> I wrote a lengthy post -- unanswered by anyone here -- giving reasons why the
> experts should not automatically be trusted. The possibility of outright
> dishonesty and manipulation of data, as opposed to plain old academic and
> scientific bias, was not among my reasons. I now add it to my reasons. I
> was not, it seems, cynical enough.
> If these reports are true, we have people who have betrayed the very spirit
> of science, and have misled the public, hoping to goad it into a policy which
> may not be necessary, and which might wreck Western economies, especially the
> American economy, creating untold suffering to the families of tens of
> thousands of unemployed workers, as the jobs move to countries immune from
> Kyoto restrictions (while the university professors and millionaire former
> Vice-Presidents who support the policy live on in luxury). If the e-mail
> hackers had used their information for private gain, e.g., for blackmail, I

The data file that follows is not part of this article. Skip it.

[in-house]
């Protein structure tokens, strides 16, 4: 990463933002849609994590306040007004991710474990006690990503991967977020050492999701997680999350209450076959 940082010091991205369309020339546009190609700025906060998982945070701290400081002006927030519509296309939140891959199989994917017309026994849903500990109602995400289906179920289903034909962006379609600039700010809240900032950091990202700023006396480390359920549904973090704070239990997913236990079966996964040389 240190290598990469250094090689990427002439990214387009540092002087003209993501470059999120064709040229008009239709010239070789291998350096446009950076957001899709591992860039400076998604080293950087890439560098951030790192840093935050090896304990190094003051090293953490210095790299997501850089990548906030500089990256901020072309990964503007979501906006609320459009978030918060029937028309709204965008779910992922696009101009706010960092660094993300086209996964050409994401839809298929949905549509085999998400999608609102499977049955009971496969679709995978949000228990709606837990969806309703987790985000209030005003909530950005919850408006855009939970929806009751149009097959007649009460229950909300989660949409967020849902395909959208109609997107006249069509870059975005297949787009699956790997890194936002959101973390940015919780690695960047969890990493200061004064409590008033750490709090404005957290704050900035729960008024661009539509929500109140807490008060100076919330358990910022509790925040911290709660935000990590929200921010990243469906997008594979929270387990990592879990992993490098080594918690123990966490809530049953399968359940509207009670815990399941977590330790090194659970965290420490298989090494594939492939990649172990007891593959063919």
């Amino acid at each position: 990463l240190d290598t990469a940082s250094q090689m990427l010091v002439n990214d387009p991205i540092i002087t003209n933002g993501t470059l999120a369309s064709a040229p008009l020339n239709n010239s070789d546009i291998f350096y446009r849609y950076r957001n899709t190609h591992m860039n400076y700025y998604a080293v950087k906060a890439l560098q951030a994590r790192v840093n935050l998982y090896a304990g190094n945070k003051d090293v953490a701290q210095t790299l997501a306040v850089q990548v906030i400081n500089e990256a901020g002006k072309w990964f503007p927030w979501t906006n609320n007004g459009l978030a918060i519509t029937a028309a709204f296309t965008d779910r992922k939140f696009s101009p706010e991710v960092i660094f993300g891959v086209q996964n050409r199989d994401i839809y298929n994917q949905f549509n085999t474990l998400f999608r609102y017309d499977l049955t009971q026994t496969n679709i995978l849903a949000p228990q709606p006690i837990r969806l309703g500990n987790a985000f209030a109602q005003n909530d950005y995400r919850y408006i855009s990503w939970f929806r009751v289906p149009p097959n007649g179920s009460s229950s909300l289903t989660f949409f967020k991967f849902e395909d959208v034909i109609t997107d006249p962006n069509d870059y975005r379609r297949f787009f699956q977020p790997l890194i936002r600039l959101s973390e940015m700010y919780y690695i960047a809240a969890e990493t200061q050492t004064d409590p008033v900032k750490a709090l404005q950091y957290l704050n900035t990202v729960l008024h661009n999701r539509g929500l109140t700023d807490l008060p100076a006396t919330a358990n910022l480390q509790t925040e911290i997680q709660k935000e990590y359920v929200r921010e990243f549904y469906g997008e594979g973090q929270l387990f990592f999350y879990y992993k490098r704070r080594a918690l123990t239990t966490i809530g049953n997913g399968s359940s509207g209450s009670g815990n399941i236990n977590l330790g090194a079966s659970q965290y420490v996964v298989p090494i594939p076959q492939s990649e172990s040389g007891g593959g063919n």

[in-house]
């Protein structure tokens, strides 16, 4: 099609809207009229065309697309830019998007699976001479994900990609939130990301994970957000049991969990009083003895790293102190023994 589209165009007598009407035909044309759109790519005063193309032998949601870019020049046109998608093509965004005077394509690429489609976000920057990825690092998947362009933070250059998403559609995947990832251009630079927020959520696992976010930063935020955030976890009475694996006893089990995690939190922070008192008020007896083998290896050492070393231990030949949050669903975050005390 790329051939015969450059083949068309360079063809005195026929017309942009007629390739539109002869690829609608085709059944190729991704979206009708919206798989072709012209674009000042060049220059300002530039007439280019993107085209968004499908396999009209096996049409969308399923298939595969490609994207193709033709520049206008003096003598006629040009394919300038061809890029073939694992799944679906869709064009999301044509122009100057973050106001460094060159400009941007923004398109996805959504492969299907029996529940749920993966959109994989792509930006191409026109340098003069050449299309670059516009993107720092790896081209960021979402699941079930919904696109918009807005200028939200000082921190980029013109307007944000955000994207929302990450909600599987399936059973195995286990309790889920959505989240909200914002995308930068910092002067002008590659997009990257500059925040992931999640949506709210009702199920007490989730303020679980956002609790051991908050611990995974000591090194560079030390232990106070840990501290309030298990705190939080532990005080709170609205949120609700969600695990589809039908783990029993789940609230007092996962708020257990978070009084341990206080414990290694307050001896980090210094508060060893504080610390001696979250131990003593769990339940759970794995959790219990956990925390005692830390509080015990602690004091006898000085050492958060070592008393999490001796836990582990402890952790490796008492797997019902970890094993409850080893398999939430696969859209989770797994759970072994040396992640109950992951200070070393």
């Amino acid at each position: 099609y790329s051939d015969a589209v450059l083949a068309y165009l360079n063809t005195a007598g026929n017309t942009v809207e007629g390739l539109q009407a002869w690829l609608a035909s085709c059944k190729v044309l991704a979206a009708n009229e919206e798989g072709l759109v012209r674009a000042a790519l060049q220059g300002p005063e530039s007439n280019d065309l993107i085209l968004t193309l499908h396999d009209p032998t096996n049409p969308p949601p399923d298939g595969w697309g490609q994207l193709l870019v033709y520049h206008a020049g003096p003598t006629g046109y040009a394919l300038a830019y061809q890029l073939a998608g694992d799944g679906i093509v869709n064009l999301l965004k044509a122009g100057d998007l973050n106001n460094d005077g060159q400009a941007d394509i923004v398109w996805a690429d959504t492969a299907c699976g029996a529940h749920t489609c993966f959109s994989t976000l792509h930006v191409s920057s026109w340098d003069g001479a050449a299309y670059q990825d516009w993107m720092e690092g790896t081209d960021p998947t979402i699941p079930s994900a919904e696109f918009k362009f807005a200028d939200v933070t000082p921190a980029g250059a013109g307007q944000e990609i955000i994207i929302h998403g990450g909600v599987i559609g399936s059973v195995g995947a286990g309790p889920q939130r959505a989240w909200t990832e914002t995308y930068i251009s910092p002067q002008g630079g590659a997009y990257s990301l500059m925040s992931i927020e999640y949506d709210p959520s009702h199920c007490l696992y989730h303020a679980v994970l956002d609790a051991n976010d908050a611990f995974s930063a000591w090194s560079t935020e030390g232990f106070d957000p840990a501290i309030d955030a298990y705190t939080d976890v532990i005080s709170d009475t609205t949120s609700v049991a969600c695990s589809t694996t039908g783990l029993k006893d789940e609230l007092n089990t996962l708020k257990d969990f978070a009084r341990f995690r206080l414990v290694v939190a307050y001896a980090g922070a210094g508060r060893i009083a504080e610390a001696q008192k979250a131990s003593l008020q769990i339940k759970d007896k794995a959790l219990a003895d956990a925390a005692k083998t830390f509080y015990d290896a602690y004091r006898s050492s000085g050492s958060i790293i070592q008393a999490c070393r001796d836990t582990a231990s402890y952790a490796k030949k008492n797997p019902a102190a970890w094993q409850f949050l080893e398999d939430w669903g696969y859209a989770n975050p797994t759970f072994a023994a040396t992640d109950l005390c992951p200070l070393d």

> would condemn them. But as they have released it freely to the world, and
> stand nothing to gain from it, I regard their action as whistle-blowing and
> in the public interest. As Schwarzwald says, whistle-blowing, even where it
> technically violates privacy (as it usually must, if it is to do any social
> good), can be a morally justifiable activity.
> All the facts aren't in yet, and all these e-mails need to be studied
> carefully. But once they are studied, if they do say what they are alleged
> to say, I hope to hear some retractions of some of the statements made about
> climate change, both on this list and elsewhere. Like Schwarzwald, I don't
> reject the AGW hypothesis out of hand. But I have objected to the
> unscientific, unprofessional tactics (bullying, fear-mongering, exaggeration,
> insults, mockery, appeals to authority and consensus, suppression of
> dissident views, etc.) which have accompanied the promotion of that
> hypothesis. If dishonesty is also one of the tactics that has been used,
> well, that just confirms the fishy smell I detected about the AGW debate from